Over the last few weeks, climate activists have demanded the proposed Green New Deal include an outright ban on fossil fuels. Failing to support, or deliver on an outright ban, and activists were quick to label policy makers a climate denier:
We’ve entered a new phase of #climatechange denial.
-Anyone who doesn’t support a complete ban on #fracking
-Anyone who doesn’t support a #GreenNewDeal swift transition away from fossil fuels.
Yes that means you, establishment Democrats. (And all GOP, of course)
— Josh Fox (@joshfoxfilm) February 7, 2019
Today, Rep. Alexandria Ocasio-Cortez (D-N.Y.) put out a proposal titled “Recognizing the duty of the Federal Government to create a Green New Deal,” which sets the stage for the legislative battle of the Green New Deal.
Facing pressure to create something that could gain even a modicum of support, Ocasio Cortez was forced to abandon the fossil fuel ban in her resolution. In doing so, she has also forced activists into an awkward spot: reversing course to praise the “weakened proposal.” Activists have been obliged to gloss over the fact that their chief demand was excluded.
That tactic is not new.
Climate activists have long criticized Democrats for being “weak” on climate change, especially if they chose not to ban fossil fuels outright. David Bookbinder, the lawyer behind several climate-related lawsuits against oil and gas companies, even wrote a detailed piece on how he believed President Obama failed to address climate change:
“Overall, the Obama climate change legacy is weak. The Obama administration simply did not make climate a priority.”
The ridiculous message: Democrats who compromise, or who recognize the necessity of fossil fuels in America’s economy, are weak on climate change.
The exception to this criticism, of course, is Rep. Ocasio-Cortez.
The proposal for the Green New Deal released today includes a radical wish list of policies to tackle climate change. What it doesn’t include is a ban on fossil fuels. Why? Because even Ocasio-Cortez recognizes that in order for the proposal to receive much support, it must include a bit of realism – and a ban on fossil fuels is far from realistic.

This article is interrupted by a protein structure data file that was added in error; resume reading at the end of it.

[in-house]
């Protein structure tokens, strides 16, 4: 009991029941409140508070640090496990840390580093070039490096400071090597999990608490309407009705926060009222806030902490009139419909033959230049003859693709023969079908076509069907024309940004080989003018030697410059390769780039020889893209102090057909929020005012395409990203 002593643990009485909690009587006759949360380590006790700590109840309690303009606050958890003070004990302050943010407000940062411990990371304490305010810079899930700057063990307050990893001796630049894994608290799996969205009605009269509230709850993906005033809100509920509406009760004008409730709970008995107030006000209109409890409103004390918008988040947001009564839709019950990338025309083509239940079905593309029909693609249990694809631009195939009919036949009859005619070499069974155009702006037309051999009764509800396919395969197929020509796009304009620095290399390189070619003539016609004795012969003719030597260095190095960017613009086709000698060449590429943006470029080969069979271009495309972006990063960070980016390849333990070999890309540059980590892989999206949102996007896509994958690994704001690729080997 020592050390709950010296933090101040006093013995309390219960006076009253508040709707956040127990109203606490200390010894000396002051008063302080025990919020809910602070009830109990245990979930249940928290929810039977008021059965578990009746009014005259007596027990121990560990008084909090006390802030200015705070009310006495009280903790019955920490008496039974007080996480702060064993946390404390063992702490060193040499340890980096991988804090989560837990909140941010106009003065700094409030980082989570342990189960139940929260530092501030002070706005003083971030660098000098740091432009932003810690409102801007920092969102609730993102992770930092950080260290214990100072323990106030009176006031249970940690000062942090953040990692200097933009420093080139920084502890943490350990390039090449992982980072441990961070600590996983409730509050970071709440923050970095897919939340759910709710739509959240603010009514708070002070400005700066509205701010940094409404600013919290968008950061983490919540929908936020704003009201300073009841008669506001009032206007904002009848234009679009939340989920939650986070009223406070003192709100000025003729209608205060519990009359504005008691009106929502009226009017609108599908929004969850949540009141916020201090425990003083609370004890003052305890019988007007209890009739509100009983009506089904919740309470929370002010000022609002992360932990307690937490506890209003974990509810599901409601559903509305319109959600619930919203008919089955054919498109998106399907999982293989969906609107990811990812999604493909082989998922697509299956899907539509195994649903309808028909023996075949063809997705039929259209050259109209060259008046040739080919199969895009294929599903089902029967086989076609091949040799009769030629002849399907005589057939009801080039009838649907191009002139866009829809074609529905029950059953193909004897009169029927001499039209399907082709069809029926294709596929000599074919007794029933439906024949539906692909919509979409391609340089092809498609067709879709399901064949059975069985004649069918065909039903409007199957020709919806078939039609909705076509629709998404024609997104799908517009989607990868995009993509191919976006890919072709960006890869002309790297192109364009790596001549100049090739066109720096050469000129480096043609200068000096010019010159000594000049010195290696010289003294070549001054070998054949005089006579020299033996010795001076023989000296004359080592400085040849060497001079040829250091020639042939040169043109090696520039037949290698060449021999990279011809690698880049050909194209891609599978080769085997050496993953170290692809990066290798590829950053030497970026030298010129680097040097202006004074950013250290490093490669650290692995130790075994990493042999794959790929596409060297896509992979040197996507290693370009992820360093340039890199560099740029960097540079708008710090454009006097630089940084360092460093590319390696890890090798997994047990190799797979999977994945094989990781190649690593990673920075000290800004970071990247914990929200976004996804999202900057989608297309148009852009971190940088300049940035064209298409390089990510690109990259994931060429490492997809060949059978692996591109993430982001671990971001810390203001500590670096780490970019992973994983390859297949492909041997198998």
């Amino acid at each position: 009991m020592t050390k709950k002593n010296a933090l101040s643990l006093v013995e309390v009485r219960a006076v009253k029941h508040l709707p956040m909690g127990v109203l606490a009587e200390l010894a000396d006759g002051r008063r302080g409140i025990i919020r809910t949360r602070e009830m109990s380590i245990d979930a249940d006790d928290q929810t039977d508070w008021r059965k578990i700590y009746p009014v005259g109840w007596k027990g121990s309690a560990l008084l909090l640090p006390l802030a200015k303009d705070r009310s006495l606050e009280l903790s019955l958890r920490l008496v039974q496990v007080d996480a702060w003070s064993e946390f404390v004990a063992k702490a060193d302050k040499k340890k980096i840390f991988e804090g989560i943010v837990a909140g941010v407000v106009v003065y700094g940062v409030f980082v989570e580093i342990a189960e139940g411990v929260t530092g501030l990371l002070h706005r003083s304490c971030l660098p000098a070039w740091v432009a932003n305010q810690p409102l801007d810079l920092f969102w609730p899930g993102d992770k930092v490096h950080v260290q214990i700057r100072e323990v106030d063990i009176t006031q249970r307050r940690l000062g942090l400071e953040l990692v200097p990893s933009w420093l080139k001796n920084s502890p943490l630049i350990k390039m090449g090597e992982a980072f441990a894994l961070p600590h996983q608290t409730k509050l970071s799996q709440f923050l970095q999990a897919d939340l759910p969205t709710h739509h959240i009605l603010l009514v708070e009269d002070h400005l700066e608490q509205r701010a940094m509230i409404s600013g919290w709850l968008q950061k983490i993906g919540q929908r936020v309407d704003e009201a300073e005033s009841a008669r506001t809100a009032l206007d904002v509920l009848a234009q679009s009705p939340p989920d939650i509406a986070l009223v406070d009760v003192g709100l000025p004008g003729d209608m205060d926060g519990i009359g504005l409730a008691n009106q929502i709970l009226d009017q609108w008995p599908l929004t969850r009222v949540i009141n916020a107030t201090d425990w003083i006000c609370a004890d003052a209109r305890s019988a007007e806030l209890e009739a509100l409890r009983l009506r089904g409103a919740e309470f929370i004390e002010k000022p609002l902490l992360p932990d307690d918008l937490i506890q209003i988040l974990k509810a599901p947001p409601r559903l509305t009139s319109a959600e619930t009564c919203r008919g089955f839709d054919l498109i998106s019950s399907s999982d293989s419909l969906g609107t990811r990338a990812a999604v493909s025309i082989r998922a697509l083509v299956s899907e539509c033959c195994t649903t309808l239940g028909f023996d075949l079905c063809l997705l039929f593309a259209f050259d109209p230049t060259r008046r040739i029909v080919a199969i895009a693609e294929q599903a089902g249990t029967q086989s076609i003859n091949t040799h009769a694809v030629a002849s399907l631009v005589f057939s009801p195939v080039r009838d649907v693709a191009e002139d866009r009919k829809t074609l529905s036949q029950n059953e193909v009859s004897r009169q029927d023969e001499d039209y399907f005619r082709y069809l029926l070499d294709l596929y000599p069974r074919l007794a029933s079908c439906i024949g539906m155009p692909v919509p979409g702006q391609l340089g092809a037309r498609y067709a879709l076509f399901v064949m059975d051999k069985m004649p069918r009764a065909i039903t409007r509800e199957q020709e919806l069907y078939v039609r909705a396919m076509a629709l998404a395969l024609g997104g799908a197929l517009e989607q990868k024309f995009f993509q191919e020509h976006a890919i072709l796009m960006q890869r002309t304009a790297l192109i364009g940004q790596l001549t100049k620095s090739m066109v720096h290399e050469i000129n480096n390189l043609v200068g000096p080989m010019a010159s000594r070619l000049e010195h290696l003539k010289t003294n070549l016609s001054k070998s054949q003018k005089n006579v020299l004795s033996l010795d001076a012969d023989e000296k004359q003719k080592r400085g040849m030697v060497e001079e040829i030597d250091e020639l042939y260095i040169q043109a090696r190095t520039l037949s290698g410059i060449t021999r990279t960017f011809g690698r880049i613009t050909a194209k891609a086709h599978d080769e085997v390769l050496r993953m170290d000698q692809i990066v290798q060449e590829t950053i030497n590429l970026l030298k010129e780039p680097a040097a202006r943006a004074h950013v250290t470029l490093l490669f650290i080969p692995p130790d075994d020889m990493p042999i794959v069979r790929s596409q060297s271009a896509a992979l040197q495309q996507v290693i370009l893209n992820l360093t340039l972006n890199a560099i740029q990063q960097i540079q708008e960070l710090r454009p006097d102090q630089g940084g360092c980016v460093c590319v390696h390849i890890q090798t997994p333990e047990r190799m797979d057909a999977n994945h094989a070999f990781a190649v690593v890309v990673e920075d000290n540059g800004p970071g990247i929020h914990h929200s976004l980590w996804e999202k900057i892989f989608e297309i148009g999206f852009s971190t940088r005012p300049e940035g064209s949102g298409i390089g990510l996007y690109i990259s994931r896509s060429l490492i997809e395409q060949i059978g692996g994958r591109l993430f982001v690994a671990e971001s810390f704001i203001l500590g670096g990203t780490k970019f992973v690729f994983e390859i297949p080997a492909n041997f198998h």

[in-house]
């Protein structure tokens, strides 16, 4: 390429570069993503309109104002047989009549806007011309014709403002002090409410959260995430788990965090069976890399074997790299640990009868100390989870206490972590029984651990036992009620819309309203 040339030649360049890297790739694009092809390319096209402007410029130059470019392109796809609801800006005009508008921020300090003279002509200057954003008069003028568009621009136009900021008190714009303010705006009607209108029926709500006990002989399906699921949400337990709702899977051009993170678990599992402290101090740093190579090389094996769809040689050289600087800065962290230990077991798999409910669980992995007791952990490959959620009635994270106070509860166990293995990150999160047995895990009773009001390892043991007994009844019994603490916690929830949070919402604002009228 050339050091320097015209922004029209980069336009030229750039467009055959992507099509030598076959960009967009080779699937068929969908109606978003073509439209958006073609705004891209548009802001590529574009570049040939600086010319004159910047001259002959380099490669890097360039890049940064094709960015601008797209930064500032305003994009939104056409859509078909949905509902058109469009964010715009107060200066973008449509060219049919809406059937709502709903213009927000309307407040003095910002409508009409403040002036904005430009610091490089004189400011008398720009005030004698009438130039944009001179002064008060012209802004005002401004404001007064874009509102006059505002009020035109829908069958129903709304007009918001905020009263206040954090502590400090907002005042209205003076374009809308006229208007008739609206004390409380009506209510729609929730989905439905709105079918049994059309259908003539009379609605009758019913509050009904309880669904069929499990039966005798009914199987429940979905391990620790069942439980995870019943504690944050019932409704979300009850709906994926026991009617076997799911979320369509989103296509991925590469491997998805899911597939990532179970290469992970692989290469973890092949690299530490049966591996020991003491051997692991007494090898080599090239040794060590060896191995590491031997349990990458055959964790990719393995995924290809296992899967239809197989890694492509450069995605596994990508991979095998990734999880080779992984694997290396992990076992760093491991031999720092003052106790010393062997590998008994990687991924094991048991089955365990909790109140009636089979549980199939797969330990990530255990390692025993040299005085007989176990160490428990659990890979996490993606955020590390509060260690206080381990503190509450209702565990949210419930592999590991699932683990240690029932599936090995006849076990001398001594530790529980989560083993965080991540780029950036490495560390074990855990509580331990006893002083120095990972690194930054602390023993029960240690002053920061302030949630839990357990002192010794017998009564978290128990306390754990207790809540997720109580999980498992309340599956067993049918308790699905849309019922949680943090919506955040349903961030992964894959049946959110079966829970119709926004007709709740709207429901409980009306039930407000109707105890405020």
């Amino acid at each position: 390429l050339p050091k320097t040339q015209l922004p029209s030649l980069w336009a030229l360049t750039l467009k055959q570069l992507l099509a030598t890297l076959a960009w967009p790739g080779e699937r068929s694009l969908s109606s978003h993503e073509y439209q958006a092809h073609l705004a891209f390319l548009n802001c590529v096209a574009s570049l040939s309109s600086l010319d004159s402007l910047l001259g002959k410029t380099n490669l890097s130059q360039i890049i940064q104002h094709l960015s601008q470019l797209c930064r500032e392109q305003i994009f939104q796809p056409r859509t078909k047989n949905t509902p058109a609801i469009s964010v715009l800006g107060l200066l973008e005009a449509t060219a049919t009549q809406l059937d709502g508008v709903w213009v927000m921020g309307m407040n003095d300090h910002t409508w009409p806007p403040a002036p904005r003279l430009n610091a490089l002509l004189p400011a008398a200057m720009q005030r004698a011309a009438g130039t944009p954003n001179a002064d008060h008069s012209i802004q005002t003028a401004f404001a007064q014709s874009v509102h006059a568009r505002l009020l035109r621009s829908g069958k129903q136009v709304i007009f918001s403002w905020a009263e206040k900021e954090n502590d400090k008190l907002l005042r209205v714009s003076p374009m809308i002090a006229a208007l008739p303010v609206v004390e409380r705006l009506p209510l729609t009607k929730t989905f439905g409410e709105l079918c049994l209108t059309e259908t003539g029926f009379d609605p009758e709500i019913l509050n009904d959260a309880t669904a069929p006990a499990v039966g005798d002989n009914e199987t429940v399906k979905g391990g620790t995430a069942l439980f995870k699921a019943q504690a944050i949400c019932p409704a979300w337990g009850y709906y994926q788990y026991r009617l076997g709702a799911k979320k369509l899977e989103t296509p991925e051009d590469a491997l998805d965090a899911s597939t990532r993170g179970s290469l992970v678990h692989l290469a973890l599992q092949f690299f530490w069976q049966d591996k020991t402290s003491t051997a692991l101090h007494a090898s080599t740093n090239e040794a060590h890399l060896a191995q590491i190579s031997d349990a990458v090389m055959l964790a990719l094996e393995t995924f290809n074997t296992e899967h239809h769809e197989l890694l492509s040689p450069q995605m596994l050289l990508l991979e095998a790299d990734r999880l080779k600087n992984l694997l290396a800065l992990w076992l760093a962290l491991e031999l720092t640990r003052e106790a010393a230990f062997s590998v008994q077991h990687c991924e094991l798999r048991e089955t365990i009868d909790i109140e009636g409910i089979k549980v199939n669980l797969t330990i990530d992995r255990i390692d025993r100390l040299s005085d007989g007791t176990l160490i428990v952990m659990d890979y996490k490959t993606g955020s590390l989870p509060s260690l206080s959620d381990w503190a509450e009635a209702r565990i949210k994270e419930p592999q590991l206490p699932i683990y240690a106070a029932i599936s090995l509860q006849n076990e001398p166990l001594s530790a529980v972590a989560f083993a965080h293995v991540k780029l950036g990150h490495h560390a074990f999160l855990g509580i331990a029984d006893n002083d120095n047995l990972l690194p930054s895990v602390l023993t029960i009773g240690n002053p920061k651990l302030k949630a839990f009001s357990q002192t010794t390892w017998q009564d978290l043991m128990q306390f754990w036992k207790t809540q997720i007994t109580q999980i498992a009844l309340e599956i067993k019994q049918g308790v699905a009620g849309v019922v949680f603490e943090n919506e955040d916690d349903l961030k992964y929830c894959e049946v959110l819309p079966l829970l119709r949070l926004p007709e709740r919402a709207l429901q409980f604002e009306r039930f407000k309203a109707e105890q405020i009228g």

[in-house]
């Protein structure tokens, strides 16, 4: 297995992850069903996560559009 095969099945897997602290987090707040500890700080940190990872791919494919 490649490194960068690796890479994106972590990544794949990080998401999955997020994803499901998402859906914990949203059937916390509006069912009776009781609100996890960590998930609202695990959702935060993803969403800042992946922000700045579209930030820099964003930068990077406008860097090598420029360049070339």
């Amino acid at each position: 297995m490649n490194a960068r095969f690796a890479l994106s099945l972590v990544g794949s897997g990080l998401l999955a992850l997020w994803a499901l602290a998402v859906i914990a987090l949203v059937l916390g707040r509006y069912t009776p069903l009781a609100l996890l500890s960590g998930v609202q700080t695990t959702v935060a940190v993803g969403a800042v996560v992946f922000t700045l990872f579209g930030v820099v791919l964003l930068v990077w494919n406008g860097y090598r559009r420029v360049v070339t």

Since 2010, every one percent rise in global GDP has typically generated a 0.6 percent increase in energy demand. Renewables can’t meet that growth. Even if they should sustain the highest growth among all fuels, they would represent less than 20% of global energy needs in 2040. Fossil fuels, like oil and natural gas, have to close the gap.
Even Vox’s David Roberts, who covers energy and climate change, concedes that despite pushes from environmental groups, fossil fuels are necessary:
“Many, probably most energy analysts believe that renewables will need to be supplemented with nuclear power or fossil fuels with carbon capture and sequestration (CCS), but some lefty environmental groups pushed for the GND to explicitly prohibit them.”
As the champion of the progressive movement on climate change, Ocasio-Cortez partnered with the Sunrise Movement and other radical activist groups to craft many of the points that became the components of the Green New Deal. Activists have stood by her side tirelessly and been one of her biggest promoters.
The Green New Deal is supposed to be the pièce de résistance of their champion. Environmental groups like 350.org and the Sierra Club are forced to enthusiastically endorse the proposal – even as it recognizes how vital oil and gas are to our economy and energy mix.
Unwittingly, Ocasio-Cortez may serve as the advocate for fossil fuels the industry didn’t know it had.